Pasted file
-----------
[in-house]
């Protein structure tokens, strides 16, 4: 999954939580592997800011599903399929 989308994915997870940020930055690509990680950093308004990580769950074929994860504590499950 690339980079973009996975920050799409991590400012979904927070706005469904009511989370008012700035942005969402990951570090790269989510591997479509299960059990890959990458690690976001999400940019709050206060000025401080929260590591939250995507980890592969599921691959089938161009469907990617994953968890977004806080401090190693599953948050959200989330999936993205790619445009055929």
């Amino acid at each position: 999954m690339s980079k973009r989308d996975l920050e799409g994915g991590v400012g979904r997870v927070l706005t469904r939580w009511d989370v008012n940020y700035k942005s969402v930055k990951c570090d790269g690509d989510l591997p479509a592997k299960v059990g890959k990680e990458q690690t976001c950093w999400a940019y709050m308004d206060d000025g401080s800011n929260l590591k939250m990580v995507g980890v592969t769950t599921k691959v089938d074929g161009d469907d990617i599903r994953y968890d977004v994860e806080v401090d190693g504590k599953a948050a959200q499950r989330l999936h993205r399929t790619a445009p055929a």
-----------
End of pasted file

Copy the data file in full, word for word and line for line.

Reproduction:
[in-house]
């Protein structure tokens, strides 16, 4: 999954939580592997800011599903399929 989308994915997870940020930055690509990680950093308004990580769950074929994860504590499950 690339980079973009996975920050799409991590400012979904927070706005469904009511989370008012700035942005969402990951570090790269989510591997479509299960059990890959990458690690976001999400940019709050206060000025401080929260590591939250995507980890592969599921691959089938161009469907990617994953968890977004806080401090190693599953948050959200989330999936993205790619445009055929």
């Amino acid at each position: 999954m690339s980079k973009r989308d996975l920050e799409g994915g991590v400012g979904r997870v927070l706005t469904r939580w009511d989370v008012n940020y700035k942005s969402v930055k990951c570090d790269g690509d989510l591997p479509a592997k299960v059990g890959k990680e990458q690690t976001c950093w999400a940019y709050m308004d206060d000025g401080s800011n929260l590591k939250m990580v995507g980890v592969t769950t599921k691959v089938d074929g161009d469907d990617i599903r994953y968890d977004v994860e806080v401090d190693g504590k599953a948050a959200q499950r989330l999936h993205r399929t790619a445009p055929a």